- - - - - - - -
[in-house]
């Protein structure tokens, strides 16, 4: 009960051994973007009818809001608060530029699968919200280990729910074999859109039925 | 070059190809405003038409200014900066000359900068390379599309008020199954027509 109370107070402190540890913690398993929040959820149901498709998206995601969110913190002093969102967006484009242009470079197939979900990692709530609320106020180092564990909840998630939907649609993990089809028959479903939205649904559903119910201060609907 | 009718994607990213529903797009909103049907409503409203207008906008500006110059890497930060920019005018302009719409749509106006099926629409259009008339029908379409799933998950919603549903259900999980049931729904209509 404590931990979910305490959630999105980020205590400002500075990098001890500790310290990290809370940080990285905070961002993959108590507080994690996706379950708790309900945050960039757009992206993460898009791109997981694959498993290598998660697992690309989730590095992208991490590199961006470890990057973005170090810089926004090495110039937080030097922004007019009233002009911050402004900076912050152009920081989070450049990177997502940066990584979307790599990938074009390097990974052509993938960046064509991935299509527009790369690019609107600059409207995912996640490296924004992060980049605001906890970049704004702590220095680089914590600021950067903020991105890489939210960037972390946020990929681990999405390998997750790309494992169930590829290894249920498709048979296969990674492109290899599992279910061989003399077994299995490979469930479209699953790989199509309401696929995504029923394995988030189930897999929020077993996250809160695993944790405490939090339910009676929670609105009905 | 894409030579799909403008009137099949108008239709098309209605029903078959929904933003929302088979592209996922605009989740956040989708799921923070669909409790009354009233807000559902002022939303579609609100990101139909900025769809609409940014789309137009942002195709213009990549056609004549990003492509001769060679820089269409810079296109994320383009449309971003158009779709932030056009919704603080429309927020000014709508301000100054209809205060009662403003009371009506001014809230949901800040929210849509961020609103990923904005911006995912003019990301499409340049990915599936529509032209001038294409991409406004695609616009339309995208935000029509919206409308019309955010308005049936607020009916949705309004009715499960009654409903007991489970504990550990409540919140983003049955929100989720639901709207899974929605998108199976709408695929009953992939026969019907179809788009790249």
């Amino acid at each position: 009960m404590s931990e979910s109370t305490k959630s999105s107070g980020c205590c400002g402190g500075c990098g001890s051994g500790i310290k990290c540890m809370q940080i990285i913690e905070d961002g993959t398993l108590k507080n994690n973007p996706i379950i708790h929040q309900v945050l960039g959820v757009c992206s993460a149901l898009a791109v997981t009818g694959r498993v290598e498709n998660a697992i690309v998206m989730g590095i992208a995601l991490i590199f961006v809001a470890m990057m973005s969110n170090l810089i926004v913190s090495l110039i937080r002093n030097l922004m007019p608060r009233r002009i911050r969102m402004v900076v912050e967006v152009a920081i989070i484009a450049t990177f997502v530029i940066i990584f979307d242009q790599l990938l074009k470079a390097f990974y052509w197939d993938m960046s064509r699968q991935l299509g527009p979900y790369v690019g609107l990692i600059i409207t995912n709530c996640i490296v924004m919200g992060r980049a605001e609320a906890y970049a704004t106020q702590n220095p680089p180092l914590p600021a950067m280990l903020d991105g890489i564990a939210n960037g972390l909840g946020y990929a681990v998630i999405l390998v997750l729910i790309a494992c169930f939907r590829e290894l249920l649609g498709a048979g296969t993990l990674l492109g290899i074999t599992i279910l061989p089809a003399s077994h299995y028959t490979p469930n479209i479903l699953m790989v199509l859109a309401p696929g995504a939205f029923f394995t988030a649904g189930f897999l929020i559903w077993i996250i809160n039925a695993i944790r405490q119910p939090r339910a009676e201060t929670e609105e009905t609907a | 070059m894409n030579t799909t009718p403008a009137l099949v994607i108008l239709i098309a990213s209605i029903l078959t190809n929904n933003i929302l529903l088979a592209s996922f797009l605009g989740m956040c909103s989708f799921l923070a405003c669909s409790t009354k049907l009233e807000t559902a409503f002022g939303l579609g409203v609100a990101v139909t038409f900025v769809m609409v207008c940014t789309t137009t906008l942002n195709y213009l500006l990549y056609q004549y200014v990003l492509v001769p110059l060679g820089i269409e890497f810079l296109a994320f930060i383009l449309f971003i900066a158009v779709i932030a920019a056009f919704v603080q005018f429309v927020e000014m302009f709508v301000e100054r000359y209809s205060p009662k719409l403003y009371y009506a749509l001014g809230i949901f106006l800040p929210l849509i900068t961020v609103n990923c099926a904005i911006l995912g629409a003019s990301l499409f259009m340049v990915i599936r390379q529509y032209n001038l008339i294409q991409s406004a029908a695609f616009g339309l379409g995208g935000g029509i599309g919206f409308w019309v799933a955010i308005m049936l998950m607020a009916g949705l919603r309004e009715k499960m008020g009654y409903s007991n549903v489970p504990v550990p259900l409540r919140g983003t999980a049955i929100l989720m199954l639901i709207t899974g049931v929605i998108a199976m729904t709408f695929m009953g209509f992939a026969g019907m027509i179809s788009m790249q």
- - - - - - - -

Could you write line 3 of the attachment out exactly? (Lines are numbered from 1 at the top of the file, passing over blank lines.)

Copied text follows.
């Amino acid at each position: 009960m404590s931990e979910s109370t305490k959630s999105s107070g980020c205590c400002g402190g500075c990098g001890s051994g500790i310290k990290c540890m809370q940080i990285i913690e905070d961002g993959t398993l108590k507080n994690n973007p996706i379950i708790h929040q309900v945050l960039g959820v757009c992206s993460a149901l898009a791109v997981t009818g694959r498993v290598e498709n998660a697992i690309v998206m989730g590095i992208a995601l991490i590199f961006v809001a470890m990057m973005s969110n170090l810089i926004v913190s090495l110039i937080r002093n030097l922004m007019p608060r009233r002009i911050r969102m402004v900076v912050e967006v152009a920081i989070i484009a450049t990177f997502v530029i940066i990584f979307d242009q790599l990938l074009k470079a390097f990974y052509w197939d993938m960046s064509r699968q991935l299509g527009p979900y790369v690019g609107l990692i600059i409207t995912n709530c996640i490296v924004m919200g992060r980049a605001e609320a906890y970049a704004t106020q702590n220095p680089p180092l914590p600021a950067m280990l903020d991105g890489i564990a939210n960037g972390l909840g946020y990929a681990v998630i999405l390998v997750l729910i790309a494992c169930f939907r590829e290894l249920l649609g498709a048979g296969t993990l990674l492109g290899i074999t599992i279910l061989p089809a003399s077994h299995y028959t490979p469930n479209i479903l699953m790989v199509l859109a309401p696929g995504a939205f029923f394995t988030a649904g189930f897999l929020i559903w077993i996250i809160n039925a695993i944790r405490q119910p939090r339910a009676e201060t929670e609105e009905t609907a | 070059m894409n030579t799909t009718p403008a009137l099949v994607i108008l239709i098309a990213s209605i029903l078959t190809n929904n933003i929302l529903l088979a592209s996922f797009l605009g989740m956040c909103s989708f799921l923070a405003c669909s409790t009354k049907l009233e807000t559902a409503f002022g939303l579609g409203v609100a990101v139909t038409f900025v769809m609409v207008c940014t789309t137009t906008l942002n195709y213009l500006l990549y056609q004549y200014v990003l492509v001769p110059l060679g820089i269409e890497f810079l296109a994320f930060i383009l449309f971003i900066a158009v779709i932030a920019a056009f919704v603080q005018f429309v927020e000014m302009f709508v301000e100054r000359y209809s205060p009662k719409l403003y009371y009506a749509l001014g809230i949901f106006l800040p929210l849509i900068t961020v609103n990923c099926a904005i911006l995912g629409a003019s990301l499409f259009m340049v990915i599936r390379q529509y032209n001038l008339i294409q991409s406004a029908a695609f616009g339309l379409g995208g935000g029509i599309g919206f409308w019309v799933a955010i308005m049936l998950m607020a009916g949705l919603r309004e009715k499960m008020g009654y409903s007991n549903v489970p504990v550990p259900l409540r919140g983003t999980a049955i929100l989720m199954l639901i709207t899974g049931v929605i998108a199976m729904t709408f695929m009953g209509f992939a026969g019907m027509i179809s788009m790249q």